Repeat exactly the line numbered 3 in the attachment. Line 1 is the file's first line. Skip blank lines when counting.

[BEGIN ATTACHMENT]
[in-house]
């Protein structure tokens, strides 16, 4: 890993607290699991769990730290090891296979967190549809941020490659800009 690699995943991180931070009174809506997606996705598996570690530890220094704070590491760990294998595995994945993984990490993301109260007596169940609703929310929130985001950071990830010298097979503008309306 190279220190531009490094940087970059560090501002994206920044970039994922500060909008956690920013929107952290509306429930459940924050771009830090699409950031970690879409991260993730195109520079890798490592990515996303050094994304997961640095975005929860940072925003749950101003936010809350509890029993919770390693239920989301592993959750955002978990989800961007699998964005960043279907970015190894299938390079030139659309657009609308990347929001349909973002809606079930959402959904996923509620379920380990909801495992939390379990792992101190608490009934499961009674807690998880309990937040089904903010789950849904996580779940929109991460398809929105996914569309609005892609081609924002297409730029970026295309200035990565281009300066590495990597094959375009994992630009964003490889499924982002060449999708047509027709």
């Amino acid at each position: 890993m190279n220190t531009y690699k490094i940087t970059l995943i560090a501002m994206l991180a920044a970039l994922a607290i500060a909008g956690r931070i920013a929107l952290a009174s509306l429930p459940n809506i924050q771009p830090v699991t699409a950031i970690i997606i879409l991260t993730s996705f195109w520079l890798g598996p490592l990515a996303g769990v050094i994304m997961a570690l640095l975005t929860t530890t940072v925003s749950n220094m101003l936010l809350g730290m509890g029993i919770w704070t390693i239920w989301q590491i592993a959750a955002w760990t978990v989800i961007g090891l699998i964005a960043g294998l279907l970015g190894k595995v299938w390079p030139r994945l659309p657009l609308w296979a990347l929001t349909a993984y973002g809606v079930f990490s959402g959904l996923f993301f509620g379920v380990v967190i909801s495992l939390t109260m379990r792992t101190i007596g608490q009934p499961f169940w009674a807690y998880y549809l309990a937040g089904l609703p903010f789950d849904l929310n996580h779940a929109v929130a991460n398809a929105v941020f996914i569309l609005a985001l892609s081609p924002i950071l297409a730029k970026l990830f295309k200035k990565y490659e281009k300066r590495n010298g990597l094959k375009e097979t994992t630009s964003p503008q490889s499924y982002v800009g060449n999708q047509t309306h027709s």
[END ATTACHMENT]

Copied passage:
């Amino acid at each position: 890993m190279n220190t531009y690699k490094i940087t970059l995943i560090a501002m994206l991180a920044a970039l994922a607290i500060a909008g956690r931070i920013a929107l952290a009174s509306l429930p459940n809506i924050q771009p830090v699991t699409a950031i970690i997606i879409l991260t993730s996705f195109w520079l890798g598996p490592l990515a996303g769990v050094i994304m997961a570690l640095l975005t929860t530890t940072v925003s749950n220094m101003l936010l809350g730290m509890g029993i919770w704070t390693i239920w989301q590491i592993a959750a955002w760990t978990v989800i961007g090891l699998i964005a960043g294998l279907l970015g190894k595995v299938w390079p030139r994945l659309p657009l609308w296979a990347l929001t349909a993984y973002g809606v079930f990490s959402g959904l996923f993301f509620g379920v380990v967190i909801s495992l939390t109260m379990r792992t101190i007596g608490q009934p499961f169940w009674a807690y998880y549809l309990a937040g089904l609703p903010f789950d849904l929310n996580h779940a929109v929130a991460n398809a929105v941020f996914i569309l609005a985001l892609s081609p924002i950071l297409a730029k970026l990830f295309k200035k990565y490659e281009k300066r590495n010298g990597l094959k375009e097979t994992t630009s964003p503008q490889s499924y982002v800009g060449n999708q047509t309306h027709s």